As a law firm, our lawyers have chosen careers in the law for a reason — they are passionate about making sure justice is served. A justice system is only as real and just as those who embody it: without lawyers willing to provide pro bono service, it’s merely an ideal.
Pro bono service — serving justice — is central to our professional responsibility to the greater community and represents just one way in which we demonstrate McGuireWoods’ Core Values.
As part of our commitment to client and community service, McGuireWoods’ lawyers are involved in significant pro bono work, including death penalty cases, child support enforcement prosecutions, housing law cases, battered spouse representations, wills and powers of attorney, court-appointed criminal defense, and general counseling for nonprofit groups.
We also provide services to community groups such as The Children’s Law Center; U-Turn, a sports performance academy dedicated to empowering young people through athletics; and pro bono services to veterans, among others. We are long-standing members of the Pro Bono Institute, and other legal aid organizations. Associates, counsel and staff lawyers are credited for up to 50 billable hours for approved pro bono service.
Recent McGuireWoods pro bono efforts:
The Mecklenburg County Bar honored McGuireWoods, Bank of America and Duke Energy with its “Collaborative Pro Bono Project Award” in recognition of the organizations’ Day of Legal Advocacy clinic in Charlotte.
Charlotte faces a legal aid crisis. Housing evictions are up, workers with criminal records and their families can be shut out of today's strong economy, and many Charlotte citizens struggle with healthcare enrollment forms or are denied coverage arbitrarily.
McGuireWoods represented pro bono client Kendra Ross, a human trafficking survivor awarded nearly $8 million in damages in a federal lawsuit in Kansas against a “regimented cult” and the group’s leader, who forced her to work without pay, benefits or breaks for a decade from the time she was 11. The win is the largest single-plaintiff trafficking award in U.S. history.
McGuireWoods won a Fourth Amendment case at the U.S. Supreme Court, which ruled that police officers without a warrant cannot use the automobile exception to enter a home’s curtilage to access a vehicle. The opinion in Collins v. Virginia provides needed clarity regarding the scope of the automobile exception to the warrant requirement. McGuireWoods represented client Ryan Collins pro bono.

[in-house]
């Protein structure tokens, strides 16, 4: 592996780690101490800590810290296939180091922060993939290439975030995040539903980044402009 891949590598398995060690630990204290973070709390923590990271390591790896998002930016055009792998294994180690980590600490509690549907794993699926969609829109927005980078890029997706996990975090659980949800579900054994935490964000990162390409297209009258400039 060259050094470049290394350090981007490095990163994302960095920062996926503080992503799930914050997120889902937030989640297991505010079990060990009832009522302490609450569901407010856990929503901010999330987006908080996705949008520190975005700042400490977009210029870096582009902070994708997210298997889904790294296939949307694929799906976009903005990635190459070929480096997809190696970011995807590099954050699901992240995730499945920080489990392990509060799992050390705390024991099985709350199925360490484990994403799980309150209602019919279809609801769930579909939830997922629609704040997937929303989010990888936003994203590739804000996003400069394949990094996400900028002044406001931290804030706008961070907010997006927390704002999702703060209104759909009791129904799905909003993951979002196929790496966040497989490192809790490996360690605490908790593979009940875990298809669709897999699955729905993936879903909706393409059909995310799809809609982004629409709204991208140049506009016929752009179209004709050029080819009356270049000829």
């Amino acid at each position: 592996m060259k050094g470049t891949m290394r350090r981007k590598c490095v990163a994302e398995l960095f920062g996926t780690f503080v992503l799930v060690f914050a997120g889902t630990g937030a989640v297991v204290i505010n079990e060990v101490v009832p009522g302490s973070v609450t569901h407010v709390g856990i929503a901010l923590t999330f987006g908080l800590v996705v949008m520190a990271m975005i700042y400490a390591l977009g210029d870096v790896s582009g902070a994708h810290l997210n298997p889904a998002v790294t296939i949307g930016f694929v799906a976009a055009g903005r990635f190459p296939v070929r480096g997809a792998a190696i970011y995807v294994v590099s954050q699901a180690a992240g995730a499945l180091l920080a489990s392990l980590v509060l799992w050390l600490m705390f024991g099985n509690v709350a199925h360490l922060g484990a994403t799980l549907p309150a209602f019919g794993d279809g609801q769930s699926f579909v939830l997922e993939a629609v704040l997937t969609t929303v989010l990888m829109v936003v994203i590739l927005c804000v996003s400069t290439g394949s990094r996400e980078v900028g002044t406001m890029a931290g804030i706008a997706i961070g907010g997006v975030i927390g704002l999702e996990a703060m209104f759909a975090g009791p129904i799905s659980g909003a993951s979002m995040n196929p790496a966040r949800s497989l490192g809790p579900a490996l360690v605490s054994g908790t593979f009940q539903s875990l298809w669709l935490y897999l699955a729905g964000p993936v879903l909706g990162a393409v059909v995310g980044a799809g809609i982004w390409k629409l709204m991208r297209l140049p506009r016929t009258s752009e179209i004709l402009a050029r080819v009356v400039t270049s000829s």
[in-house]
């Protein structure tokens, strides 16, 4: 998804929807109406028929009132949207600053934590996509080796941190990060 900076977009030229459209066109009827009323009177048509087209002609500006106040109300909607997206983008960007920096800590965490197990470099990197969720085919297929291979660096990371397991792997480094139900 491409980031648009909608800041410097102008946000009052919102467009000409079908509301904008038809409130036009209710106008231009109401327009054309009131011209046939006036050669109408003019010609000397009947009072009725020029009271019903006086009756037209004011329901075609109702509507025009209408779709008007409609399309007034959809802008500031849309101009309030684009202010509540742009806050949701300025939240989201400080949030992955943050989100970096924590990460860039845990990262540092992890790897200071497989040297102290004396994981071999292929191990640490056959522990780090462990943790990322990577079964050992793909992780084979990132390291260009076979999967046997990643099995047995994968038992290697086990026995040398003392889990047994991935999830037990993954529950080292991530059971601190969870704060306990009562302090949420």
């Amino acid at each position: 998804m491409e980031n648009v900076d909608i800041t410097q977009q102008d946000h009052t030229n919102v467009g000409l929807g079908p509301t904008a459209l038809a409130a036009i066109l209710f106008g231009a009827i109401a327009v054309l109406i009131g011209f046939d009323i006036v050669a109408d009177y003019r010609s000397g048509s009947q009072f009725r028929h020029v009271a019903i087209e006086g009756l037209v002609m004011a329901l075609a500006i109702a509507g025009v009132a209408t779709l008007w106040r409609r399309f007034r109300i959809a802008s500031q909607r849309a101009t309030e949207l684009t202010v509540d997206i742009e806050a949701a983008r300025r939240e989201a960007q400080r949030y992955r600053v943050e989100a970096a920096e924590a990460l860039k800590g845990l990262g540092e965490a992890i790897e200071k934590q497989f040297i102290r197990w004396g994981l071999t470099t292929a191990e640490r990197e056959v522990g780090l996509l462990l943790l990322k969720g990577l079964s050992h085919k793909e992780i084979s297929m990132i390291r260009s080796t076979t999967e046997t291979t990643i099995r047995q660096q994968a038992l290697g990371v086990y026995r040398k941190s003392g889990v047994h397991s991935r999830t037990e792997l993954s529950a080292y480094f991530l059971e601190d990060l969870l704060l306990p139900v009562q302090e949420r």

When an amateur basketball club sought to monopolize a charity-based sports training facility, McGuireWoods’ lawyers sidelined the attempt, freeing the gym to help hundreds of aspiring athletes.
Thanks to legal residency secured for her by McGuireWoods, a Virginia mother sleeps peacefully at night, safe with her thriving family in the United States — and a world away from the nightmares that pervaded her life in Nepal 10 years ago.
Thanks to the special immigrant status obtained for him by a McGuireWoods pro bono trial team, a Honduran teen can sling on his backpack, hold his head high and feel safe as he attends a local high school in Burlington, N.C.
In fall 2015, McGuireWoods partnered with in-house attorneys and paralegals from Citi to draft advance directives for low-income seniors in Jacksonville, Fla. Citi had approached McGuireWoods earlier in the year to develop pro bono partnerships with the firm’s Jacksonville office — an excellent opportunity to serve the community and develop deeper relationships with Citi, a McGuireWoods client.
A startup nonprofit organization that provides expressive arts programs for military veterans and their families gained tax-exempt status as a public charity, thanks to pro bono legal services provided by McGuireWoods.